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09/29/97 PATRICIA HOCHBAUM v. MARLENE E. CASIANO

September 29, 1997

PATRICIA HOCHBAUM, PLAINTIFF-APPELLANT,
v.
MARLENE E. CASIANO, JOSEPH M. MERCOLA, INDIV., JOSEPH M. MERCOLA, D.O.S.C., ELI LILLY & COMPANY, AND DISTA PRODUCTS COMPANY, A DIVISION OF ELI LILLY & COMPANY, DEFENDANTS-APPELLEES.



Appeal from the Circuit Court of Cook County. Honorable PHILLIP L. BRONSTEIN, Judge, Presiding.

Rehearing Denied November 21, 1997. Released for Publication November 26, 1997.

The Honorable Justice Buckley delivered the opinion of the court. Campbell, P.j. and O'brien, J., concur.

The opinion of the court was delivered by: Buckley

The Honorable Justice BUCKLEY delivered the opinion of the court:

Plaintiff, Patricia Hochbaum, brought this medical malpractice and product liability action against Dr. Marlene Casiano and Dr. Joseph Mercola, her treating physicians, and Eli Lilly and Company and its division Dista Products (Lilly), manufacturers of the drug Prozac. Plaintiff sought to recover damages for personal injuries she sustained when she attempted to commit suicide while being treated with Prozac by Dr. Casiano and Dr. Mercola. The circuit court granted summary judgment in favor of defendants, finding that the action was barred by the two-year statute of limitations. Plaintiff now appeals, claiming that (1) the discovery rule tolled the limitations period, and (2) plaintiff was a person under a legal disability so as to toll the statute.

In September 1986, plaintiff began seeing Dr. Mercola, a family practitioner, for headaches. In December 1986, Dr. Mercola diagnosed plaintiff as suffering from depression caused by marital discord. Over the next 2 1/2 years, Dr. Mercola prescribed numerous antidepressant drugs as well as Hydrocet, a narcotic pain killer, for her headaches. By December 1987, plaintiff's condition had not improved and she had developed a dependency on Hydrocet. Plaintiff visited Dr. Casiano, a psychiatrist, who also prescribed antidepressant and pain-killing medications.

On July 8, 1988, Dr. Mercola started plaintiff on Prozac, an antidepressant medication manufactured by Lilly. At approximately the same time, Dr. Mercola also prescribed Prozac to plaintiff's son, David, to treat attention deficit disorder. Shortly thereafter, David became violent and started falling asleep in class. Plaintiff attributed this behavior to the Prozac and on her own discontinued David's use of the drug.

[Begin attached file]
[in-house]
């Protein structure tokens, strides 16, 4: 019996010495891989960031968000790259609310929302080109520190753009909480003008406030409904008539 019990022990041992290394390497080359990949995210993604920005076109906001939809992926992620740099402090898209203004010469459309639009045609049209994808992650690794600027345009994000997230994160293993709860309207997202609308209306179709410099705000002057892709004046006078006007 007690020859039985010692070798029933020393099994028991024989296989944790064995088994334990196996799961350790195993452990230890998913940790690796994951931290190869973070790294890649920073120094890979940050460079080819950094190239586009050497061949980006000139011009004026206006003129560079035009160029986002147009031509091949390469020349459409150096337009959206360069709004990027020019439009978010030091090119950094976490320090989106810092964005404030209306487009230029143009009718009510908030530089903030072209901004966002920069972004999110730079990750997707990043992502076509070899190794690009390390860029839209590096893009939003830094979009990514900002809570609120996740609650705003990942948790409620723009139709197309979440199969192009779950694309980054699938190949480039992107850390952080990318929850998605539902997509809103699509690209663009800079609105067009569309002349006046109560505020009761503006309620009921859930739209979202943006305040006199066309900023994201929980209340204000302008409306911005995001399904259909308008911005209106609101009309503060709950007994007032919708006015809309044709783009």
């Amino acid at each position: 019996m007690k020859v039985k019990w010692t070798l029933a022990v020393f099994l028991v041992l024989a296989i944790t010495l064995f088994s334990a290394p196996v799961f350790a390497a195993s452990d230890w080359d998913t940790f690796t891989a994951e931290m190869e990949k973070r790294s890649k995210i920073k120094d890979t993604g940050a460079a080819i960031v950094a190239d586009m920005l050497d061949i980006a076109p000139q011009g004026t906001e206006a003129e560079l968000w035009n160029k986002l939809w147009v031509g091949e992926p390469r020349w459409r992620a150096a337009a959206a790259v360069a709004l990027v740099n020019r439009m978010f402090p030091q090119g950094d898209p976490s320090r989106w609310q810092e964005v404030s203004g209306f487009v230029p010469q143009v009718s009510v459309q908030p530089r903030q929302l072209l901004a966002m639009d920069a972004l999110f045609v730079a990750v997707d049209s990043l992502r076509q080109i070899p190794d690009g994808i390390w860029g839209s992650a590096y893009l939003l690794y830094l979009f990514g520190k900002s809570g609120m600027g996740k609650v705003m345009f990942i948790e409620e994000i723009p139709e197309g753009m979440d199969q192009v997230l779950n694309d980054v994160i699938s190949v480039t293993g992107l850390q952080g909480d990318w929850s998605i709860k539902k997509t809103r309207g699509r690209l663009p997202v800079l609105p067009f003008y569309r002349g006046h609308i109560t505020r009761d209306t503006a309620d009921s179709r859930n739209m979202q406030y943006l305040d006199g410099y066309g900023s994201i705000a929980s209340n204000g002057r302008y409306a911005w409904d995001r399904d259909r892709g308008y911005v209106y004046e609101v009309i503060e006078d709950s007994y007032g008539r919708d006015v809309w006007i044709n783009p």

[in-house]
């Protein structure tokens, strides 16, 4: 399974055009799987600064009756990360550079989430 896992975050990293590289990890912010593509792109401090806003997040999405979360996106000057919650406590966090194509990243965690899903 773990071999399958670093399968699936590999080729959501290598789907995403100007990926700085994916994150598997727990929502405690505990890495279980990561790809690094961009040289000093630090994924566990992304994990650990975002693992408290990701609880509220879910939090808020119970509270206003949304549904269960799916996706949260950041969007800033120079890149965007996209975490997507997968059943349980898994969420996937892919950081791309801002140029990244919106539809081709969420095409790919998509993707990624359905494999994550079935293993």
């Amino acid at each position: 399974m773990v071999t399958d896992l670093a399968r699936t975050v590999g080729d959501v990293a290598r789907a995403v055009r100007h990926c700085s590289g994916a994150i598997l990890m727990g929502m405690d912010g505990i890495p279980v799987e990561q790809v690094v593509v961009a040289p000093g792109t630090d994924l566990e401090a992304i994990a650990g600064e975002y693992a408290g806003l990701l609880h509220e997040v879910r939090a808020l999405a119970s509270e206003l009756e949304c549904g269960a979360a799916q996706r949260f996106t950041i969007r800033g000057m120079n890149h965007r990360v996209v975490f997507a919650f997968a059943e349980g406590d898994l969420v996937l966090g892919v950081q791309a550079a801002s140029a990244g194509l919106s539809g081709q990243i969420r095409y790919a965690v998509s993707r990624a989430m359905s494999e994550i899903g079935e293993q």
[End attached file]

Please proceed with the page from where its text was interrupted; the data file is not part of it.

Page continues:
Plaintiff also experienced symptoms she believed were related to Prozac. She testified in her deposition that she became withdrawn and began to feel "weird" after starting on Prozac. She also had a panic attack which she attributed to the drug.

On April 2, 1989, plaintiff went to Dr. Mercola and asked him to take her off her medications. She was hysterical and crying. Dr. Mercola instructed plaintiff to continue taking her medications. Later that day, plaintiff slashed her left wrist in an apparent attempt to commit suicide. After the attempt, she put a towel to her wrist to try to stop the bleeding.

Plaintiff was discovered by her former husband, John Hochbaum, who took her to Humana Hospital, where she was involuntarily admitted. Later that night, plaintiff voluntarily admitted herself to the psychiatric ward of Central DuPage Hospital and came under the care of Dr. Kenneth Phillips. Dr. Phillips met with plaintiff the same day and concluded that plaintiff's suicide attempt was the result of her depression, her addiction to pain medication, and her having had about three alcoholic drinks that day.

Dr. Phillips met with plaintiff again on April 5, 1989. He stated that he found plaintiff to be fully cognizant of who and where she was and of the events transpiring around her. She understood the consequences of her actions, and she showed at least average judgment. Dr. Phillips determined that plaintiff should be discharged the following day, April 6, 1989.

Ellen Dove was plaintiff's social worker while she was in the hospital. Dove found plaintiff to be alert and aware during her hospitalization. Plaintiff was cooperative and planned to attend an addiction recovery group after her discharge. Dove further noted that plaintiff's insurance was limited, but she believed plaintiff was quite capable of such things as applying for public aid.

Plaintiff's mother, Carol Locascio, visited plaintiff during her hospitalization. Locascio stated in her deposition that during this visit, plaintiff told her she believed Prozac contributed to her suicide attempt and that she would not have done it if she had not been taking the drug.

Approximately 1 1/2 years later, plaintiff learned through the news media of a possible connection between Prozac and suicidal behavior. On April 8, 1991, plaintiff filed her complaint in this case seeking damages for her suicide attempt of April 3, 1989. Following discovery in which the evidence summarized above was gathered, defendants filed a motion for summary judgment for failure to comply with the two-year statute of limitations. On ...


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